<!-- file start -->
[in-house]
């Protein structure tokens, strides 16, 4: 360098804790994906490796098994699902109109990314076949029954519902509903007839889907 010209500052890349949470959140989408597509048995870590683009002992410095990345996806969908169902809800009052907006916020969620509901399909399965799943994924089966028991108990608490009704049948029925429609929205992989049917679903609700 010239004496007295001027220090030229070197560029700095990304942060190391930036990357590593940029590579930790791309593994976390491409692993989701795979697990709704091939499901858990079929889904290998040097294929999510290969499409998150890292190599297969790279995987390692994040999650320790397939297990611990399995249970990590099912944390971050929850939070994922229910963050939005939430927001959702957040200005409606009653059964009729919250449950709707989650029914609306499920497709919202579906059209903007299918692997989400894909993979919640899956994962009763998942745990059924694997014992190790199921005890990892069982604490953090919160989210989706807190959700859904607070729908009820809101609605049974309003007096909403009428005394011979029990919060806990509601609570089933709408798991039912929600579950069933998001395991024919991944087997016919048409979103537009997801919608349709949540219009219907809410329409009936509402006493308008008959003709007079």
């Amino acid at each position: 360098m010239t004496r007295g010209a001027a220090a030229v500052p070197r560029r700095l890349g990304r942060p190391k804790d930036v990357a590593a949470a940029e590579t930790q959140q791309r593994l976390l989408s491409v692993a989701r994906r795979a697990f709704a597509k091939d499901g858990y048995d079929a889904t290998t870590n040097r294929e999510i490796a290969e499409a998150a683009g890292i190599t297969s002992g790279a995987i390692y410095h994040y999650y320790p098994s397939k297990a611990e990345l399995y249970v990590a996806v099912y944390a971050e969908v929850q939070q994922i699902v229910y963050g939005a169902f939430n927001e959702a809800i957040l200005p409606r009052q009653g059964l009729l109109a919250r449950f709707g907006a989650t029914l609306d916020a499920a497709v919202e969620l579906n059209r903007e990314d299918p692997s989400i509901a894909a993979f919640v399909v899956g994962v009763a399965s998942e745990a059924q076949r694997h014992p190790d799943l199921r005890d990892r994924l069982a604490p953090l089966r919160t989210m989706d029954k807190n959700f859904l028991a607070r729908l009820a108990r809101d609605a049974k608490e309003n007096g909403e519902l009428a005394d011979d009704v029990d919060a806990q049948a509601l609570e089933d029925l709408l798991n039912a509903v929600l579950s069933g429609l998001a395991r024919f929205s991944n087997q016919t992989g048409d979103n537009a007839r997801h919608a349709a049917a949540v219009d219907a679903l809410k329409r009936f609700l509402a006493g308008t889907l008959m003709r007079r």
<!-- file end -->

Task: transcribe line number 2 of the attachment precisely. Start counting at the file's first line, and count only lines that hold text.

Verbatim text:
């Protein structure tokens, strides 16, 4: 360098804790994906490796098994699902109109990314076949029954519902509903007839889907 010209500052890349949470959140989408597509048995870590683009002992410095990345996806969908169902809800009052907006916020969620509901399909399965799943994924089966028991108990608490009704049948029925429609929205992989049917679903609700 010239004496007295001027220090030229070197560029700095990304942060190391930036990357590593940029590579930790791309593994976390491409692993989701795979697990709704091939499901858990079929889904290998040097294929999510290969499409998150890292190599297969790279995987390692994040999650320790397939297990611990399995249970990590099912944390971050929850939070994922229910963050939005939430927001959702957040200005409606009653059964009729919250449950709707989650029914609306499920497709919202579906059209903007299918692997989400894909993979919640899956994962009763998942745990059924694997014992190790199921005890990892069982604490953090919160989210989706807190959700859904607070729908009820809101609605049974309003007096909403009428005394011979029990919060806990509601609570089933709408798991039912929600579950069933998001395991024919991944087997016919048409979103537009997801919608349709949540219009219907809410329409009936509402006493308008008959003709007079």